Bitcoin, Skycoin and the importance of quality developers

Oct 9, 2018 · 11 min read

As the 2018 bears continue to roam, cryptocurrency markets are maturing. From the mindless speculation of the ICO bubble, interest and investment has consolidated around Bitcoin as the most fundamentally sound coin. The next run up will reflect this maturation, with new investment likely to accrue to Bitcoin and a small number of altcoins with established fundamentals.

Sophisticated investors entering the space will have higher standards of fundamental analysis than retail investors. Below we outline the key attributes that distinguish legitimate coin projects from empty projects or outright scams.

Three tiers of blockchain developers

The first and most important characteristic of any coin is the quality of blockchain developer. Without a high quality developer team, the other necessary features of a quality blockchain project will be absent. However, not all software developers were created equal. For the purposes of analysis, we arbitrarily divide blockchain developers into three broad categories:

Bottom tier

The lowest quality blockchain developer has coding skills limited to forking existing open-source projects and launching ICO tokens on the Ethereum ERC20 smart contract. Both of these actions are overwhelming driven by the goal of self-enrichment. These ‘shitcoins’ are typically created, marketed and dumped on ill-informed retail investors. Bottom tier developers are often marketed as ‘blockchain engineers’ on slick looking marketing pages, despite having no real blockchain coding ability. They are the most numerous, and often anonymous to prevent them being chased by angry scammed investors.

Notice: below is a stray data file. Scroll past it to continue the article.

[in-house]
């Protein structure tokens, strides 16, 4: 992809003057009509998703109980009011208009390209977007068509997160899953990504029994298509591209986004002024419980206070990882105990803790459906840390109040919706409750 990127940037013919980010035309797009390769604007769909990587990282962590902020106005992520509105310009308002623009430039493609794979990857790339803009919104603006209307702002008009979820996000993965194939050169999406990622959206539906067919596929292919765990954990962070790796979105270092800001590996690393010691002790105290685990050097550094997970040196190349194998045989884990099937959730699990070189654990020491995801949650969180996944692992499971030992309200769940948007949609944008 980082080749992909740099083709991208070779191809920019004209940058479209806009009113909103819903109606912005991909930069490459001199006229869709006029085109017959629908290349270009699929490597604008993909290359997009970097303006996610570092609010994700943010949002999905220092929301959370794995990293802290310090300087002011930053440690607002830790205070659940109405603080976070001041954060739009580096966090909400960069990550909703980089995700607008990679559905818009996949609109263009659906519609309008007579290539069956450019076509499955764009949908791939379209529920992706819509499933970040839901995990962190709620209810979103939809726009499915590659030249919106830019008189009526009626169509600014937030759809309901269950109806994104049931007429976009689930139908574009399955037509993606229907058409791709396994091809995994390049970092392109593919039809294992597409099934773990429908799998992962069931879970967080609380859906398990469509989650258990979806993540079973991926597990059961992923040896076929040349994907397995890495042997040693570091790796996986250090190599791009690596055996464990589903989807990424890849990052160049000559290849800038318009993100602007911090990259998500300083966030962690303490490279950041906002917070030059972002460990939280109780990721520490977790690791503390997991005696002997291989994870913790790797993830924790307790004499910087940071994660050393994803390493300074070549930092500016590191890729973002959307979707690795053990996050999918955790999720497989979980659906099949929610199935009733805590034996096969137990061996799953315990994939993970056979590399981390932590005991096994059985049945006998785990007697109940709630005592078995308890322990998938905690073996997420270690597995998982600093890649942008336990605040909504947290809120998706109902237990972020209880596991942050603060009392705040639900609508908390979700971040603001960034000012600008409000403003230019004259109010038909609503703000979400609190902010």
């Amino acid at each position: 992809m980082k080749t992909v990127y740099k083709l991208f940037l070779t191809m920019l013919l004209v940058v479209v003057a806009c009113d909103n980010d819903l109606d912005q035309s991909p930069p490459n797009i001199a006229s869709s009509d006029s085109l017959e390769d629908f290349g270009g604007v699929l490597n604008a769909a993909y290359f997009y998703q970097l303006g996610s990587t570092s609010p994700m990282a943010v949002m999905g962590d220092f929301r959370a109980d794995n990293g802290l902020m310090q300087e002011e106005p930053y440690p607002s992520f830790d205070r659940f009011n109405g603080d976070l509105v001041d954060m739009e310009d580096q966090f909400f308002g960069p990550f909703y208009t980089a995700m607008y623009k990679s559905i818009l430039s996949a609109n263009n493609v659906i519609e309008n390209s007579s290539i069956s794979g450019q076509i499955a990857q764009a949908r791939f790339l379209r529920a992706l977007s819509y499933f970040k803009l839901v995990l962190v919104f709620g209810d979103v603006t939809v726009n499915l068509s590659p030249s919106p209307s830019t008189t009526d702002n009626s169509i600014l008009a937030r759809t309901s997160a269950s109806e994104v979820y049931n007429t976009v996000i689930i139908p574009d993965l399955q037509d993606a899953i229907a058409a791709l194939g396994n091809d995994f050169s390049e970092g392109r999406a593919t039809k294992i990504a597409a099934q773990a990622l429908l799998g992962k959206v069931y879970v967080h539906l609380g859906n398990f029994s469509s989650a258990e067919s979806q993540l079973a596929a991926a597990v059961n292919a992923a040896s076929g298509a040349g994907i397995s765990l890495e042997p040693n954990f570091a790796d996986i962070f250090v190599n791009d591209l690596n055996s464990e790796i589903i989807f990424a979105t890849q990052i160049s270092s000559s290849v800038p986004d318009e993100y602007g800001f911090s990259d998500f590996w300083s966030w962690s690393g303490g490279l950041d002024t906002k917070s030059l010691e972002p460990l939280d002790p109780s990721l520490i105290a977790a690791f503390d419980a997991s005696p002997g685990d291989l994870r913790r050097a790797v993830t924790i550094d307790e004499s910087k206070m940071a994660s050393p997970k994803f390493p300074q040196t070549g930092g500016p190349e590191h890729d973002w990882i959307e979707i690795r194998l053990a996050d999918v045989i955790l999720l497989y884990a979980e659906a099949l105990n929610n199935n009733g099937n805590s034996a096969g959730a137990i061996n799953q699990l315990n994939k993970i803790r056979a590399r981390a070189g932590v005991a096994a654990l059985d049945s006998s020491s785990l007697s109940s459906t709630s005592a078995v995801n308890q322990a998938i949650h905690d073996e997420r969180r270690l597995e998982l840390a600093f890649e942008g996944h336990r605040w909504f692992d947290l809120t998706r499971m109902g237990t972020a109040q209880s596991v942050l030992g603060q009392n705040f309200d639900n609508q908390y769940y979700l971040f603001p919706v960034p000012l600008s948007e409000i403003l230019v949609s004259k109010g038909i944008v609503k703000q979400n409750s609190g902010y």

Middle tier

The second tier developers are competent blockchain developers providing small scale or part-time code to established coin projects. These developers understand complexities of blockchain, and are able to code non-core consensus functions such as wallet apps. They are typically application developers.

These devs play a vital supporting role in blockchain development by bringing into reality the concepts and ideas of upper tier developers, working within existing coin development frameworks.

Upper tier

The uppermost tier of blockchain developers are able to turn incredibly complex and diverse concepts of monetary economics and game theory into code. They are responsible for maintaining the essential components of a coin such as the consensus mechanism, coin supply, block size and block propagation dynamics. These are the protocol developers.

Emperor Nakamoto and the Upper tier devs

At the apex of the pyramid is Satoshi Nakamoto, the pseudonymous now-Bitcoin creator. He is followed closely by others in the early anarcho-capitalist/cypherpunk scene who were working on decentralized trustless electronic money since the 1980s. There is likely to be less than 50 individuals on the planet who are true ‘Upper tier’ blockchain developers. There are several reasons for this:

Domains of Knowledge. Blockchain coding demands an incredibly high level understanding of a diverse range of fields including computer science, game theory, monetary economics, applied cryptography, distributed systems engineering and open-source development. The level of proficiency required to develop a coin from the ground-up takes decades of learning and experience in all of these fields. Imagining these fields of knowledge as overlapping Venn diagrams, the number of people who have proficiency in all necessary fields for high level blockchain coding is vanishingly small.